Source: Omnicom


26. 4. 202426. 4. 2024
In marketing, advertising and PR, attention has become the new currency. How to get attention, keep it and how to work with it was the subject of the OmniConnect 2024 conference.

The metrics of technical ad impressions or ad view time may not be enough for effective communication. What becomes more important is the actual attention people pay to the message. Attention and its integration into communication and media buying (attention planning) was the focus of the second edition of the OmniConnect conference. It was organised by Omnicom agencies (PHD, Hearts&Science, OMD, DDB Prague and FleishmanHillard).

The keynote speaker for the second edition was marketing research and attention research specialist Karen Nelson-Field, who presented her forthcoming book The Attention Economy: A Category Blueprint. In it, she explores the transformation of the marketing landscape over the past three decades and sees the current era as the beginning of a fundamental shift in measurement. He sees a return to an understanding of real consumer behaviour as essential and warns against overestimating the technical parameters of internet communications in particular. The length of time spent watching an advertisement does not predict attention, although it is generally understood to be equivalent to it. "Viewing time has been considered the absolute, fundamental pillar of modern measurement and the element that holds everything together. But the reality is different because time has very little relationship to actual attention," she described.

In a hierarchical model that describes the factors that influence attention, audience attention is most dependent on the device and platform on which the ad appears. Conversely, she said, demographics and campaign creative play a smaller role in gaining attention.

The link between attention and brand reputation was then discussed by Nick Andrews, Senior Partner, FleischmannHillard. He pointed out that marketers are not thinking about reputation and attention in context. "Context is everything. Not in the sense of location, but in the sense of what's happening in the world," he said, adding that understanding context is key to communicating with a wide range of customers. Many companies today are polarised and understanding context will help answer the question of which part of society brands are speaking to. Not all audiences are the same and some are more important than others. Also, not all attention is the same and, furthermore, it may not be 'wanted'. It is important to consider the expectations that audiences have of a brand. "Reputation should become part of the planning process," Nick Andrews stressed.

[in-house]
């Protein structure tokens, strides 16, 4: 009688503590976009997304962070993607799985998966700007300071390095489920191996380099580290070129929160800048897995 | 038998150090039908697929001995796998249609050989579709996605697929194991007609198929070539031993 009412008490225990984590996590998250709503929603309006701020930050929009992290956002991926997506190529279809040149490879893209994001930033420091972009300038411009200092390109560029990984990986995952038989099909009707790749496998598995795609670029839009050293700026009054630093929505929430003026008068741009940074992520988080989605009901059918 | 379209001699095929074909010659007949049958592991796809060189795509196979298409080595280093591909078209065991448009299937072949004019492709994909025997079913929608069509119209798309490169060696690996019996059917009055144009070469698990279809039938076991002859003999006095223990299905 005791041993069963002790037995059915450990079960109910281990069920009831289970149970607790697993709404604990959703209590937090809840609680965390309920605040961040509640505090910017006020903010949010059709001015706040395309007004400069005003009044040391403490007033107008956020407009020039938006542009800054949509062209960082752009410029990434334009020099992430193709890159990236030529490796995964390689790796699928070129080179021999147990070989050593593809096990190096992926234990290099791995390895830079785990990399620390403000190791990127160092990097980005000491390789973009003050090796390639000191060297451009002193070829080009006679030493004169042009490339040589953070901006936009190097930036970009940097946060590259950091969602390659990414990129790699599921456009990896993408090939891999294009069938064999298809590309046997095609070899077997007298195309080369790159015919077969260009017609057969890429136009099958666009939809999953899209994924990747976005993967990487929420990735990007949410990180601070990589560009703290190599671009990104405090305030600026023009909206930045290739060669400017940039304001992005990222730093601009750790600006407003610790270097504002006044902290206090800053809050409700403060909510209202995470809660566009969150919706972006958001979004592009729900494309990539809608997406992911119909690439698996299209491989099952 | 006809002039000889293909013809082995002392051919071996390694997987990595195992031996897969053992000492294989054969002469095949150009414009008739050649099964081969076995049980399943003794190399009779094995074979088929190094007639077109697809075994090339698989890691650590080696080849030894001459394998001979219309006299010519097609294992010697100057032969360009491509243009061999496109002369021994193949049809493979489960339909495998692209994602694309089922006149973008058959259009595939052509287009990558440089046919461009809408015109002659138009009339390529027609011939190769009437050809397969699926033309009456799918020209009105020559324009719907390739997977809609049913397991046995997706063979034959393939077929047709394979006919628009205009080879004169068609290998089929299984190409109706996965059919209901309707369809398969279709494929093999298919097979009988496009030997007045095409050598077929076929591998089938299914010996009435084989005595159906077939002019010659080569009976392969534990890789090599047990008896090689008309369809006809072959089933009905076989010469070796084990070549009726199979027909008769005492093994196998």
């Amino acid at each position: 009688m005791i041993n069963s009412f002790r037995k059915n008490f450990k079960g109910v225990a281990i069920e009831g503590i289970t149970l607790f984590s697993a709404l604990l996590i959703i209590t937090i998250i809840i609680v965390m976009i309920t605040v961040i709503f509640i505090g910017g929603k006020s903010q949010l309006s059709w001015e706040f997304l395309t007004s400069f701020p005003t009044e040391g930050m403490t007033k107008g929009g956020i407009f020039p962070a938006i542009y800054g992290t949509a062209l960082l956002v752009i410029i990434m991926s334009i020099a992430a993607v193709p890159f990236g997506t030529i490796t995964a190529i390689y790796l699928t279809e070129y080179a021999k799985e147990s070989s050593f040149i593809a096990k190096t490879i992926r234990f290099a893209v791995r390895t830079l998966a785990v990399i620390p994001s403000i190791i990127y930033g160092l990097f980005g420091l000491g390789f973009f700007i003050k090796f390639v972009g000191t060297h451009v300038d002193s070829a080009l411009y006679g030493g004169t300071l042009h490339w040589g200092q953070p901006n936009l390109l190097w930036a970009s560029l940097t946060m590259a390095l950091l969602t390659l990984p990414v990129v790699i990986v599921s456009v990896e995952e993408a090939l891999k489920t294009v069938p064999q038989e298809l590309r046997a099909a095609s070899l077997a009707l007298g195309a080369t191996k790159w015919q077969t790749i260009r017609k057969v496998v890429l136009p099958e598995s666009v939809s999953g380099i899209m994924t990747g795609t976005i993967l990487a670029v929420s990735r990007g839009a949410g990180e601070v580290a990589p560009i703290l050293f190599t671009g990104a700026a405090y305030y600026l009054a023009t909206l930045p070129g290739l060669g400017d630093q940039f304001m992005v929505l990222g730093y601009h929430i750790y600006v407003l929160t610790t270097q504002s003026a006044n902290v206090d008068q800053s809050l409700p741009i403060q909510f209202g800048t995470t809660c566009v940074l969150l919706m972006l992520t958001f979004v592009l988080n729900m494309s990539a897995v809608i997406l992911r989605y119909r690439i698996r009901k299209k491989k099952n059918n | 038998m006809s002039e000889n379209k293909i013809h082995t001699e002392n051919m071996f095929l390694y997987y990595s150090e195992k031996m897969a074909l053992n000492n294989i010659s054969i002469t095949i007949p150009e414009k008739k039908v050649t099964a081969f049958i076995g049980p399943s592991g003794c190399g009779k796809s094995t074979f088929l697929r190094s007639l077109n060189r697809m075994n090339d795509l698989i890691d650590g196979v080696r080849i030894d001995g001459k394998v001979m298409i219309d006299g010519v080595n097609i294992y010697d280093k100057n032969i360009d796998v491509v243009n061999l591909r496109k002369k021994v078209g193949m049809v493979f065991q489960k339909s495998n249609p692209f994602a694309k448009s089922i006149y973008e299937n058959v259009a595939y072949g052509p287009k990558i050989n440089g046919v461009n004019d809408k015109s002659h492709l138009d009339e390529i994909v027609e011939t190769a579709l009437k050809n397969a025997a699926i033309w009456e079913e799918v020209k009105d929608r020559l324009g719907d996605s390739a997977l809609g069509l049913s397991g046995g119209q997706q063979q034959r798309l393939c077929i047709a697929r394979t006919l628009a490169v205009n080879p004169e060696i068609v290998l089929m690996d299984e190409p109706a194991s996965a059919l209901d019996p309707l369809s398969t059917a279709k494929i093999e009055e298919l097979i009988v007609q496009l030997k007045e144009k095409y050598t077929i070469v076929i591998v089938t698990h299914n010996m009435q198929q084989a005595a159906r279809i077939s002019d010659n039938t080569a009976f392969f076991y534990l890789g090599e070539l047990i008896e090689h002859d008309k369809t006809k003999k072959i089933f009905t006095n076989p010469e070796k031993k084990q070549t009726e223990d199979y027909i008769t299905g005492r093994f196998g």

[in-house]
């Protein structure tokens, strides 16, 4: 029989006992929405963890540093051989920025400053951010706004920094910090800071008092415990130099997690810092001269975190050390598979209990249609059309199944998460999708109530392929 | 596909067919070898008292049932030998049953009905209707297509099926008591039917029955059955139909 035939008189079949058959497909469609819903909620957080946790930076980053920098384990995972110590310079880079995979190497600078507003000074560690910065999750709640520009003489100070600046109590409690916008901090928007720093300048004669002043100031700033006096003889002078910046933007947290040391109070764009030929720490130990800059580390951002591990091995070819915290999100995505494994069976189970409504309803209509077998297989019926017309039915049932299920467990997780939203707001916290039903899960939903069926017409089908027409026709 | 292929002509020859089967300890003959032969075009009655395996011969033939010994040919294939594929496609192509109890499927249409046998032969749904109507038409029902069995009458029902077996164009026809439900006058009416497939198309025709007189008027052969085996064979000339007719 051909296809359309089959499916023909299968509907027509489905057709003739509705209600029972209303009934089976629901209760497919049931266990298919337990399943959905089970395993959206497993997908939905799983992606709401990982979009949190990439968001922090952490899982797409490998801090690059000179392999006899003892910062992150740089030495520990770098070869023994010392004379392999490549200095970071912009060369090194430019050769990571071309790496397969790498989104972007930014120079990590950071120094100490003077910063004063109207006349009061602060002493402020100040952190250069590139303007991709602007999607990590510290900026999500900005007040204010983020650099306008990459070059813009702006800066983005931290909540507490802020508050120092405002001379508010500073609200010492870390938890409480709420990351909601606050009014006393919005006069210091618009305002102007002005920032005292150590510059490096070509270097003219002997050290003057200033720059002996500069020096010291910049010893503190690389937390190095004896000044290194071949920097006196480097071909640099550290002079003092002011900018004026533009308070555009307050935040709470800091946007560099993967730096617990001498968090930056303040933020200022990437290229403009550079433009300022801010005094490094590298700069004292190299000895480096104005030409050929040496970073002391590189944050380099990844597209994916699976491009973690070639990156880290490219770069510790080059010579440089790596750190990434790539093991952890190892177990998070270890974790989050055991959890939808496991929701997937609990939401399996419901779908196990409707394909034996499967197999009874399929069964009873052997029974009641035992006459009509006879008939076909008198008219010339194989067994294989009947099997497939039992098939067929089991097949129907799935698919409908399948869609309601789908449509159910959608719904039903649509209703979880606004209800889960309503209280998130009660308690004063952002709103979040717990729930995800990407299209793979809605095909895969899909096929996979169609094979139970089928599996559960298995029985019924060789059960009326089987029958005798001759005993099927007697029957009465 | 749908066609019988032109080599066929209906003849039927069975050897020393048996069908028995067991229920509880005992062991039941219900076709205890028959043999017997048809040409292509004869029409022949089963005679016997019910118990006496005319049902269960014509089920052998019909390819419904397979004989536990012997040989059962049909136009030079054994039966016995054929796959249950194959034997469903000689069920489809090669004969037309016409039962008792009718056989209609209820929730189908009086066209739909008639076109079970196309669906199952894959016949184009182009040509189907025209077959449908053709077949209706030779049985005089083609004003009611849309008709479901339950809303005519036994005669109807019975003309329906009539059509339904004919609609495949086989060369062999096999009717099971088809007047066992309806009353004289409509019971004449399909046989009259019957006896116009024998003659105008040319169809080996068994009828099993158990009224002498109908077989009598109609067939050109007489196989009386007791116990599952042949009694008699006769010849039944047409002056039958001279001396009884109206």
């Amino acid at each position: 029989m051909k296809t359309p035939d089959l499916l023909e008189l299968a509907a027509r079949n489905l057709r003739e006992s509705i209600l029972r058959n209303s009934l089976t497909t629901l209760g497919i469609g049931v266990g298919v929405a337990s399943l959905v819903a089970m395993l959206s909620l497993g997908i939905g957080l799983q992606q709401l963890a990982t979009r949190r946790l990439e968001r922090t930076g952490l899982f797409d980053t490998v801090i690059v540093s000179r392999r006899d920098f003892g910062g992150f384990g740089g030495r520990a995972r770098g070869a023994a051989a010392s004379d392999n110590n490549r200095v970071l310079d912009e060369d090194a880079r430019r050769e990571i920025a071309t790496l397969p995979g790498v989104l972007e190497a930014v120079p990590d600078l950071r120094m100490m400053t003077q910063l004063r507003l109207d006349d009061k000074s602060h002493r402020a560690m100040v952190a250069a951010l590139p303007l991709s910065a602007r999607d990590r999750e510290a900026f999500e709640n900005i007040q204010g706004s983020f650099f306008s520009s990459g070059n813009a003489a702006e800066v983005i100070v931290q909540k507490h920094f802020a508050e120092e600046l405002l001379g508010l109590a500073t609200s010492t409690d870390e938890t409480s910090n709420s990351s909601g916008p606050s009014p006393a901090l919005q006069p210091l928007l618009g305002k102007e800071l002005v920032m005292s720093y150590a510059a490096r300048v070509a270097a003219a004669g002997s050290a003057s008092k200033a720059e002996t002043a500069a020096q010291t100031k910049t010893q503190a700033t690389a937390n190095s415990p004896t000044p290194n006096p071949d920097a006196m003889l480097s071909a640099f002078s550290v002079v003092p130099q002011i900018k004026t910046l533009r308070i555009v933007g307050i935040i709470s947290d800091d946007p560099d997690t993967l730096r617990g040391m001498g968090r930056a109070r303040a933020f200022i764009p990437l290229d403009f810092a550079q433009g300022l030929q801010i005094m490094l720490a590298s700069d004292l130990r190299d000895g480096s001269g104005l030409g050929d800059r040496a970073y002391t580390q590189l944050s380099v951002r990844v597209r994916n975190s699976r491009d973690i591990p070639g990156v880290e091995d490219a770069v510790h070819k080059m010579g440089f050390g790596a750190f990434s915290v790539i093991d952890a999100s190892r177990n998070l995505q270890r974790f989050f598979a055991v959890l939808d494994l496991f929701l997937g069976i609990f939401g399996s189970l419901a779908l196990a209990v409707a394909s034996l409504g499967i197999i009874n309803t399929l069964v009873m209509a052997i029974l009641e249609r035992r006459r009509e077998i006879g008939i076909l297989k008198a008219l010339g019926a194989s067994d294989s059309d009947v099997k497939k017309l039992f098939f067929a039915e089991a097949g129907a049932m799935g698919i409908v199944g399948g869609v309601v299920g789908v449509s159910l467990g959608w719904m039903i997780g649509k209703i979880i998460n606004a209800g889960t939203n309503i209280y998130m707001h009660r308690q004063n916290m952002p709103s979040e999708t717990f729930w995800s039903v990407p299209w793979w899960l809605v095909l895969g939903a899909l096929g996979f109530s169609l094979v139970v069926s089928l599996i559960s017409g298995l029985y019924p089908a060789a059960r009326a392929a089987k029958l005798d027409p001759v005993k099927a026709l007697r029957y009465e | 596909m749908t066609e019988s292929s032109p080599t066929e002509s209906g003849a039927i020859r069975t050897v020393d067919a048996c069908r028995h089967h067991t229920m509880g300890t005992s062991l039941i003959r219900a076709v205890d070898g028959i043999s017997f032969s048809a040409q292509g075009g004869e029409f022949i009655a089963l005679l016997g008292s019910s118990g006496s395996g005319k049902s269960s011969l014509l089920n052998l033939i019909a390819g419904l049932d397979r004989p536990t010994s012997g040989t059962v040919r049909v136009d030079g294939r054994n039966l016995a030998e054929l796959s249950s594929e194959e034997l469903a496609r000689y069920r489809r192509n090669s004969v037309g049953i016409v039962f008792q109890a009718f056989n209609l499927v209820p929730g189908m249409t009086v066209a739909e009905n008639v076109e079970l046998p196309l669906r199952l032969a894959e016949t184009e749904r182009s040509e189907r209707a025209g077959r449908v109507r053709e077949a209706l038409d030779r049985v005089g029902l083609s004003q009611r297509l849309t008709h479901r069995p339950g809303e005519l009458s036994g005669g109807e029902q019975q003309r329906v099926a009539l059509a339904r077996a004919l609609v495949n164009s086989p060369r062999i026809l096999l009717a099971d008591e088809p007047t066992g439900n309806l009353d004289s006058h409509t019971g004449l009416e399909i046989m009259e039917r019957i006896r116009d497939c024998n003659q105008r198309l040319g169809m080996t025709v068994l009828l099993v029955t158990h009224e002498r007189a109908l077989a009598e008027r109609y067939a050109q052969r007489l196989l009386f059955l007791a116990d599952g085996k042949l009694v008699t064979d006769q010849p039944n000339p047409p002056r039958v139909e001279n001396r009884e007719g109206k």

Nick Andrews; Source: Omnicom

Susie Walker, Creative Chief of Staff DDB, considers creativity to be the most powerful force in business and a critical driver of attention. Using the example of a number of award-winning campaigns at Cannes Lions, the largest advertising festival, where she served as Head of Awards and, more recently, as Vice President of Awards & Insights, she described some of the key traits that successful ads carried. For example, she mentioned emotional and empathetic storytelling or engaging the fan base. Most of the successful ones also "push the boundaries." But such campaigns do not come about by chance, it is "hard work". Barriers that can limit creativity in the making are the quality of the brief and also the advertising budget. But even with a low budget, successful creatives can be produced, she argued. In doing so, she sees creativity as a team effort, and even as everyone's responsibility.

Susie Walker; Source: Omnicom